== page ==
IT HAPPENS ONLY IN INDIA,
GREAT JOB MR. PARMAR
it is good to eat as many as vegetables and fruits (totally vegetarian), but my aurvedic doctor asked me to stop eating every...
as part of the power sector reforms in Maharashtra, a government-owned distributor will separate feeders that service homes from those that feed agricultural pumpsets. Expected to complete over two years, the distributor claims the separation will ensure 24-hour power supply to homes in rural areas. Supply to agricultural pumpsets will be restricted to 8-10 hours at night. Most sections of society in the state agree with the separation, but there are complaints that farmers' grievances are not being addressed.
In Marathi, the land on which a village is located is called gaothan. Which is why the Maharashtra State Electricity Distribution Company has called it the Gaothan Feeder Separation Scheme. The managing director of the company, Ajoy Mehta, outlined the need for this scheme at a conference organized by the Federation of Indian Chambers of Commerce and Industry in Mumbai in January. The state faces a shortage of 4,000 megawatts, which results in daily power cuts--10 hours in villages, 4-5 hours in class C municipal councils, and two hours in class A municipalities. During summer, the shortfall touches 5,000 mw, he said.
"The difference between normal and peak power demand is as high as 25-30 per cent, and this curve needs to be smoothened. Feeder separation will address this problem by limiting electricity supply to agricultural pumpsets only during the night time, say midnight onwards for eight hours, when power demand is lowest. This may lead to some discomfort to farmers, but will be in the larger interest of the state," he said.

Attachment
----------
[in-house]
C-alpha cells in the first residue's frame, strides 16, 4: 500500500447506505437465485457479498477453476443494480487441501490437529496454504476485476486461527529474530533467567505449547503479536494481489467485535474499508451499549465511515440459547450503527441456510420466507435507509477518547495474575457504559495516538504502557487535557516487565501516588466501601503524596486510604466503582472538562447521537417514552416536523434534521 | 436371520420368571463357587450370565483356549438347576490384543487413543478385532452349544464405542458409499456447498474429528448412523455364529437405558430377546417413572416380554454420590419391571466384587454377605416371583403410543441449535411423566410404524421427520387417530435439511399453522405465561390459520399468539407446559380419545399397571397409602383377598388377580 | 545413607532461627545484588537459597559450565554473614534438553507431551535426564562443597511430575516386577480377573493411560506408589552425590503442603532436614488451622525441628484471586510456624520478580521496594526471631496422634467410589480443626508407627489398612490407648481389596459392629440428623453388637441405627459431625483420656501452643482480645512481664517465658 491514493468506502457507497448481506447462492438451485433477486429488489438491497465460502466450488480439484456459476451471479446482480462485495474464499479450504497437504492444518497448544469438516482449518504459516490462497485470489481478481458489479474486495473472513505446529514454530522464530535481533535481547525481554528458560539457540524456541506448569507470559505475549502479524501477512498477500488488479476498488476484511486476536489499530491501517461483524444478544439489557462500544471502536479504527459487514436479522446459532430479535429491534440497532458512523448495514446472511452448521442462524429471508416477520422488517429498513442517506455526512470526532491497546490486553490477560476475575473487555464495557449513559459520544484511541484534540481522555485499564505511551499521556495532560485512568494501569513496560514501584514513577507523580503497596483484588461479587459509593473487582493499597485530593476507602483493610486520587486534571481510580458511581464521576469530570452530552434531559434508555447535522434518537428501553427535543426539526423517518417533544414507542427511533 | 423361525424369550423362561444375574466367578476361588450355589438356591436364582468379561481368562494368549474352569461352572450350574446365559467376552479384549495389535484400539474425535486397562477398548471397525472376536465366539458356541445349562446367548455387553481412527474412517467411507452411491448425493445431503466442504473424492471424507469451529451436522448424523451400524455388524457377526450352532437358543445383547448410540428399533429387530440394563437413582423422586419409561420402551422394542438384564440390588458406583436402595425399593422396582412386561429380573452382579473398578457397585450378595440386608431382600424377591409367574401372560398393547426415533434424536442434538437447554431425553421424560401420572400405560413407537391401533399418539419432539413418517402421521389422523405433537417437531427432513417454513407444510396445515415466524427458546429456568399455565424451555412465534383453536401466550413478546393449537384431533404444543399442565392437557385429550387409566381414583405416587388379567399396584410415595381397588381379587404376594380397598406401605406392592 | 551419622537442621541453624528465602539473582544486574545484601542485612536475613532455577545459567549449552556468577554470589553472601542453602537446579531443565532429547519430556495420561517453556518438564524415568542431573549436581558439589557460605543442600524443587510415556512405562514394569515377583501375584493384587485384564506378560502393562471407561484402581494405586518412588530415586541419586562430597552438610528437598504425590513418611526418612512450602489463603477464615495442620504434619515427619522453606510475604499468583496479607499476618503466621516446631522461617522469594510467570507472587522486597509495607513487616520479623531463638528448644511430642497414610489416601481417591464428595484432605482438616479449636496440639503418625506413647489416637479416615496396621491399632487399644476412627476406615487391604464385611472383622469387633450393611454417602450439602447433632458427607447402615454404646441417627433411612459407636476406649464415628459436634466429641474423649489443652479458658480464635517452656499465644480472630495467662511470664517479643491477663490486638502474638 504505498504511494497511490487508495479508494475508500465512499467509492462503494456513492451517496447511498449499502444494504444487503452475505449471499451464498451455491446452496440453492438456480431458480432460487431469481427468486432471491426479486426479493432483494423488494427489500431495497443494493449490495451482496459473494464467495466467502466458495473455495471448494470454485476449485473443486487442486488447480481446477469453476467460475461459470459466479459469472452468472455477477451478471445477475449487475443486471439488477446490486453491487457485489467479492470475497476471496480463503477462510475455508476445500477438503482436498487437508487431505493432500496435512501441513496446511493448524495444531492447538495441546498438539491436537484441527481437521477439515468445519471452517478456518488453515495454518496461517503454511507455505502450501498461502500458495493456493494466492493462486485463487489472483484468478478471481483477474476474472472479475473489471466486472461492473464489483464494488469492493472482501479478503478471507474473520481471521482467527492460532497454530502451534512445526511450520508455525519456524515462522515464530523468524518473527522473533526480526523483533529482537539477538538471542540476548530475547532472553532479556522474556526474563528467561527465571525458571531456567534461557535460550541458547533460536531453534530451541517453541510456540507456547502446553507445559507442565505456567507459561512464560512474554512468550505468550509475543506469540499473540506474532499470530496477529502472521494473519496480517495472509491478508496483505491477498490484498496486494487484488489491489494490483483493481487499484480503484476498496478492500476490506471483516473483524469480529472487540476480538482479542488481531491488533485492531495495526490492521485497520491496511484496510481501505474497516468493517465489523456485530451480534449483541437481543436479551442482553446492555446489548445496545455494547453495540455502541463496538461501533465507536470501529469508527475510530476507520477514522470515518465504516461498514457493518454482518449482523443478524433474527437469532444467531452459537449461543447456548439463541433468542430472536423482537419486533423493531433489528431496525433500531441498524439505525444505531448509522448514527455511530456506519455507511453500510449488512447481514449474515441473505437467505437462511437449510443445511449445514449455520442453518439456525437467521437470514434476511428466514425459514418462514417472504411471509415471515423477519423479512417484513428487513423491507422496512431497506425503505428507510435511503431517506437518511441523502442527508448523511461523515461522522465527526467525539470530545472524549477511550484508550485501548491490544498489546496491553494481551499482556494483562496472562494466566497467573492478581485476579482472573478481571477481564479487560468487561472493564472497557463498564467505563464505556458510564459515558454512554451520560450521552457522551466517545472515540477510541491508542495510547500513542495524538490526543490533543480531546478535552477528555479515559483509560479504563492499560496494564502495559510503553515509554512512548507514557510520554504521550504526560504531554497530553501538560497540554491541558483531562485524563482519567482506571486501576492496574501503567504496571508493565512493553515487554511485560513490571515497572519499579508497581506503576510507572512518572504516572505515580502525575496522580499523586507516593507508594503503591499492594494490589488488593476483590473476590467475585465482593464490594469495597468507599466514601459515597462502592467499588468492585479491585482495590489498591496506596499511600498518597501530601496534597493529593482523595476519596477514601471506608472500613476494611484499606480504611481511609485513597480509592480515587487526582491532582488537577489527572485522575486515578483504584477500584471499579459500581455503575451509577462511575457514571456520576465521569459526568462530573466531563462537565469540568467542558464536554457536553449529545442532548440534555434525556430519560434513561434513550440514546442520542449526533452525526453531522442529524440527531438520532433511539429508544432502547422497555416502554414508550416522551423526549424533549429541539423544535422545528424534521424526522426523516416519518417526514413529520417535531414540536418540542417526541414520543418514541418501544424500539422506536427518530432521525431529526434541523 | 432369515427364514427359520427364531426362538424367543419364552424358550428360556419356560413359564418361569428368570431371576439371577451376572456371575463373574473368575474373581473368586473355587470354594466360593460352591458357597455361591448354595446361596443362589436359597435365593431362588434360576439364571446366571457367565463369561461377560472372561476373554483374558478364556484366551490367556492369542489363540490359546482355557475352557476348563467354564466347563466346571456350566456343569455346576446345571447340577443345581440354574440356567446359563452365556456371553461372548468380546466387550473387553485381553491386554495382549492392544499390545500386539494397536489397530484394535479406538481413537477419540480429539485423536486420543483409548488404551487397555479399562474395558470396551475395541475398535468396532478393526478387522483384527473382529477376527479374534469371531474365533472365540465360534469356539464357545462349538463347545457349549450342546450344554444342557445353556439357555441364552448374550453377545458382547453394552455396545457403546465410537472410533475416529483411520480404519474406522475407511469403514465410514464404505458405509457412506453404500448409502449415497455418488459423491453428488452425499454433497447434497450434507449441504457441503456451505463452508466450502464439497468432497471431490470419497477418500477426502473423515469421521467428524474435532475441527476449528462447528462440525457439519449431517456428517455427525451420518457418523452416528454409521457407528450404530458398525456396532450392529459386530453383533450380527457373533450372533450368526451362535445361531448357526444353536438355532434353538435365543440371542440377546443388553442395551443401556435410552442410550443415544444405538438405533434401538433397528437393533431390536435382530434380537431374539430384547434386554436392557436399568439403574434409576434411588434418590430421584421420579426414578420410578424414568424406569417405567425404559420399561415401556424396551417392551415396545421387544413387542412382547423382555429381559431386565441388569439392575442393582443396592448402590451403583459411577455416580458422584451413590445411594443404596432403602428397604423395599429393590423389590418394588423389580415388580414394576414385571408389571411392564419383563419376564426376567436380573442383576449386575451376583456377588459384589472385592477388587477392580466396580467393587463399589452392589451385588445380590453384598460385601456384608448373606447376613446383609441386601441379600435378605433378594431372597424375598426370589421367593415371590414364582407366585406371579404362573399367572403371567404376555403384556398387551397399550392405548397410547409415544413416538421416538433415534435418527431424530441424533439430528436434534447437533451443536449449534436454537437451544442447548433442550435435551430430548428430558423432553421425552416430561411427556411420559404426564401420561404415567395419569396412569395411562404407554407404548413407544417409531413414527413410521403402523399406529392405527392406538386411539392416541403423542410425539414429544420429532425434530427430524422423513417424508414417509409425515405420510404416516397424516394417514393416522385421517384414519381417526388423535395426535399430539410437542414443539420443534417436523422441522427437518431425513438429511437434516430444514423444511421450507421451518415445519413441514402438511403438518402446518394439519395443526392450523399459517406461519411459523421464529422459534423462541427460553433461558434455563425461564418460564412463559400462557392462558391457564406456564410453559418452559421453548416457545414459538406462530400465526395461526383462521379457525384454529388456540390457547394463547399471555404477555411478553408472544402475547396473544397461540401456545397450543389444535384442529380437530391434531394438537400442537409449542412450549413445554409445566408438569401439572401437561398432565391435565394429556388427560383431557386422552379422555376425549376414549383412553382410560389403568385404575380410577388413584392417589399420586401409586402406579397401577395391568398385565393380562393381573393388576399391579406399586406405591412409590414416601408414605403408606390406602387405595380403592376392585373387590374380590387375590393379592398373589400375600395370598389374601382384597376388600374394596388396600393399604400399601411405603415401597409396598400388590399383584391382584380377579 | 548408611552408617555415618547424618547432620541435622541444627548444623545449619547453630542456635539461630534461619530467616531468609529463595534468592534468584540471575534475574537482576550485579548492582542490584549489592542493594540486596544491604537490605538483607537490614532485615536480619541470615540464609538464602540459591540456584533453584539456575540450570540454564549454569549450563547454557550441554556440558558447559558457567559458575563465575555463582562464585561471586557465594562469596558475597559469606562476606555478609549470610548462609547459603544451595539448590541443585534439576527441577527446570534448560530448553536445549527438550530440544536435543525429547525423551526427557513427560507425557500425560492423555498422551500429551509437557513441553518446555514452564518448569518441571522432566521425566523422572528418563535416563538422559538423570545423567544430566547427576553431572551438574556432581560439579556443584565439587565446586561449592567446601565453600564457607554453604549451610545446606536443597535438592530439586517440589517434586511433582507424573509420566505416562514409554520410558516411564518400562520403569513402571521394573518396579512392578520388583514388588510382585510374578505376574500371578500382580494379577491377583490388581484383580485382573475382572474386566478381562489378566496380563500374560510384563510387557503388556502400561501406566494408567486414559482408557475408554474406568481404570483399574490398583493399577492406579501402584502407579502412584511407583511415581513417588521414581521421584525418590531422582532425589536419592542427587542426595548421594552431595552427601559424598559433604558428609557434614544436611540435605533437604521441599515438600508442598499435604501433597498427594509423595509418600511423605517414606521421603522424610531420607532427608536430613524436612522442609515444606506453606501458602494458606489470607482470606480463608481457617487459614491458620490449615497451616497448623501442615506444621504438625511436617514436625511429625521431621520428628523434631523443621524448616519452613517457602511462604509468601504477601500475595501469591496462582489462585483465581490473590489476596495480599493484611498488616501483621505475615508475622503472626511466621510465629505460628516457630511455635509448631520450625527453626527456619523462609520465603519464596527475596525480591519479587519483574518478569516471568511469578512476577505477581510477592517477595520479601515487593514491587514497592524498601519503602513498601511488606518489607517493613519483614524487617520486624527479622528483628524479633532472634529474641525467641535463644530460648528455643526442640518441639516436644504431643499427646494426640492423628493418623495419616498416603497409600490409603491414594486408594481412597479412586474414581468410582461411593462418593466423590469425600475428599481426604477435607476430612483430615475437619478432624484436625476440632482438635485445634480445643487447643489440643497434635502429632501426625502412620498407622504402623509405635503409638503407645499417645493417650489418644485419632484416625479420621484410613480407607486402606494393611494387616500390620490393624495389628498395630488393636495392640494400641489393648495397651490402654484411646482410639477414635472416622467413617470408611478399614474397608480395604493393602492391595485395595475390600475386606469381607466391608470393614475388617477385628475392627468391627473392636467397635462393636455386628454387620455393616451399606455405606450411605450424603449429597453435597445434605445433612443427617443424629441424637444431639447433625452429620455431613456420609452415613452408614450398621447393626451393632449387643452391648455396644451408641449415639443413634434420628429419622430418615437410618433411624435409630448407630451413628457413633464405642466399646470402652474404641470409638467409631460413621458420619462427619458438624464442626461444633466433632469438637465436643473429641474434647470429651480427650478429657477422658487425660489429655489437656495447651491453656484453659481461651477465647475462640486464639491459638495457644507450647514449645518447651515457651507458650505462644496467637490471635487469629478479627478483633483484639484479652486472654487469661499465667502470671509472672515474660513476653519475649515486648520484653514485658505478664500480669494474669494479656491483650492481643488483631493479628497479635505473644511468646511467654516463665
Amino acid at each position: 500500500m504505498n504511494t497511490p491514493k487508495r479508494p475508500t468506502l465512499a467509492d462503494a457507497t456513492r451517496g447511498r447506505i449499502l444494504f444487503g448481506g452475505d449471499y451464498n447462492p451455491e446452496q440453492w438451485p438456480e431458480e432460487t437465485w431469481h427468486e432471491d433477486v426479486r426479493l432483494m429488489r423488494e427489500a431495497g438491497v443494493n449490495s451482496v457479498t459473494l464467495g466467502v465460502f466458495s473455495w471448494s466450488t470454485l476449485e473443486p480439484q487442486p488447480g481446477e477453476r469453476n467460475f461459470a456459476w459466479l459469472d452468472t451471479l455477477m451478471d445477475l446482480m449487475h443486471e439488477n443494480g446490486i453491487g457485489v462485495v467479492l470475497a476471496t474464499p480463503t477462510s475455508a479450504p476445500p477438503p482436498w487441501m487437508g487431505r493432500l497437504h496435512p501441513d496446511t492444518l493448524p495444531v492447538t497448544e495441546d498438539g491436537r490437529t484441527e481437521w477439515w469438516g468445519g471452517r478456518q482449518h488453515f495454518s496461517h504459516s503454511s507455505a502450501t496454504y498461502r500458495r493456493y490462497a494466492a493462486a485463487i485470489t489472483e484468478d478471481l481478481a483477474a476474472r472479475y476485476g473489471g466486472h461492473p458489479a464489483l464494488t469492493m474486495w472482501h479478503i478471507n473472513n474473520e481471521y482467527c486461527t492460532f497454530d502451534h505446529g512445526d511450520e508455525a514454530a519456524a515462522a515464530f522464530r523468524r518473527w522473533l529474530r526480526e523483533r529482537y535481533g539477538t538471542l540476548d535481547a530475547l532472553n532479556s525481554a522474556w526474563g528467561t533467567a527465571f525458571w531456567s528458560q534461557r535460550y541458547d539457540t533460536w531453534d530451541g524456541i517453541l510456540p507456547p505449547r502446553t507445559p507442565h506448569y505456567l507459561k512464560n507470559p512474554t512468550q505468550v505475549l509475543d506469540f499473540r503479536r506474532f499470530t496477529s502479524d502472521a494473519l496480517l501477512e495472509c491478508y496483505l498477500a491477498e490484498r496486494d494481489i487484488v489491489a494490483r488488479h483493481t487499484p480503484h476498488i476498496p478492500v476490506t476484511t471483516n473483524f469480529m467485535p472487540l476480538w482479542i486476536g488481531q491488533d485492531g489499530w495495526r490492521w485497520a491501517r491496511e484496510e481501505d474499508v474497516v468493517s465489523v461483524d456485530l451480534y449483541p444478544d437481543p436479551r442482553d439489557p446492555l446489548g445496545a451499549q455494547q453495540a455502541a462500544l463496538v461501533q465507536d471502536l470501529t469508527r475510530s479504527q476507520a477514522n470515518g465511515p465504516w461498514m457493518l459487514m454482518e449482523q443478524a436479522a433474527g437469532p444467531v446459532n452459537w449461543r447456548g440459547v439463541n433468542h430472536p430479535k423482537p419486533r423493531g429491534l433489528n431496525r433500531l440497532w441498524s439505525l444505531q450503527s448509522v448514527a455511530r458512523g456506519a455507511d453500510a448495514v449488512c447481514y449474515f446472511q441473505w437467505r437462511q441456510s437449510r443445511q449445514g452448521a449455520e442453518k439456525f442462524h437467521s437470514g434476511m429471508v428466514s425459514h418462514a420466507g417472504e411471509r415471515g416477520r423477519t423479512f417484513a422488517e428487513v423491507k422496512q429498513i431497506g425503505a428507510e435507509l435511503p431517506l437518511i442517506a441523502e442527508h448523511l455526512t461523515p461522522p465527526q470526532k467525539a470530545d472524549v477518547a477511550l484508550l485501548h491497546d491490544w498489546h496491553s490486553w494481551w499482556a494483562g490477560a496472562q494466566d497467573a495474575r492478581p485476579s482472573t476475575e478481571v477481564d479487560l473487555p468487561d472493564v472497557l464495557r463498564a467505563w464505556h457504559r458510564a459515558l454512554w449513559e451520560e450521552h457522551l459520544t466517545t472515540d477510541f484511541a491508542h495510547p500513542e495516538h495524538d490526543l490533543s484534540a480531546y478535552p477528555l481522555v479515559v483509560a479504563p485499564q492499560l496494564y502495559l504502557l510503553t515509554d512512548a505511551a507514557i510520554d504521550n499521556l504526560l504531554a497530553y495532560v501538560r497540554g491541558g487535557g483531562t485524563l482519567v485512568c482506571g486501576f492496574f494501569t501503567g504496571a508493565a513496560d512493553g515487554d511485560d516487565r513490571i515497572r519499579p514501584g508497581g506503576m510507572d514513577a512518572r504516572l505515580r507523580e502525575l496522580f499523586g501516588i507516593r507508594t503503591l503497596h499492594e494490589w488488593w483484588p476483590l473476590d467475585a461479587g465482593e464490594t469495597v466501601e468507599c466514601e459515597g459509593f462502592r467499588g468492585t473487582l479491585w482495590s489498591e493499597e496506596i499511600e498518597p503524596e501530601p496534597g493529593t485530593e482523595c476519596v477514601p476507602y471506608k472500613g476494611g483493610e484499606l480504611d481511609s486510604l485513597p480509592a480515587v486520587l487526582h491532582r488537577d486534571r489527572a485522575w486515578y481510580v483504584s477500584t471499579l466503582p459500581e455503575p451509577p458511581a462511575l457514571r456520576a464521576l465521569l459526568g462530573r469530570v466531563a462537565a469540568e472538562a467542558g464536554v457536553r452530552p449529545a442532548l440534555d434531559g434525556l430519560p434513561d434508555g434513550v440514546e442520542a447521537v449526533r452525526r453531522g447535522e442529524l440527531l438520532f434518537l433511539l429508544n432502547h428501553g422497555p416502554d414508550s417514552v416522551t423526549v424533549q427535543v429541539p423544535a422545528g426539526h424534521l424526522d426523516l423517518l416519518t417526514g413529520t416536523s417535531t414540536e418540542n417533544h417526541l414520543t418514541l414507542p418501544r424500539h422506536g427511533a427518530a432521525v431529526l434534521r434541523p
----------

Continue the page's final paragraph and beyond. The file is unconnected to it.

All indicators point at consumers being happy with the scheme. But the Maharashtra Rajya Irrigation Federation has complained to the Maharashtra Electricity Regulatory Commission, saying farmers are being singled out and the distribution company is not sticking to its load shedding schedule.
Power sector researchers are supportive of the farmers without condemning the plan. "Feeder separation is a good measure if we consider shortages, load management, the low tariff for agricultural connections, the need for proper energy accounting and equity," said Shantanu Dixit of the Prayas energy group, an ngo in Pune that is researching power sector reforms. "But the hours of supply to agricultural feeders need to be managed better."
Gujarat was the first Indian state in 2005 to embark upon agricultural feeder separation under the Jyoti Gram Yojana scheme. Completed in 2006, this has provided electricity in 18,065 villages.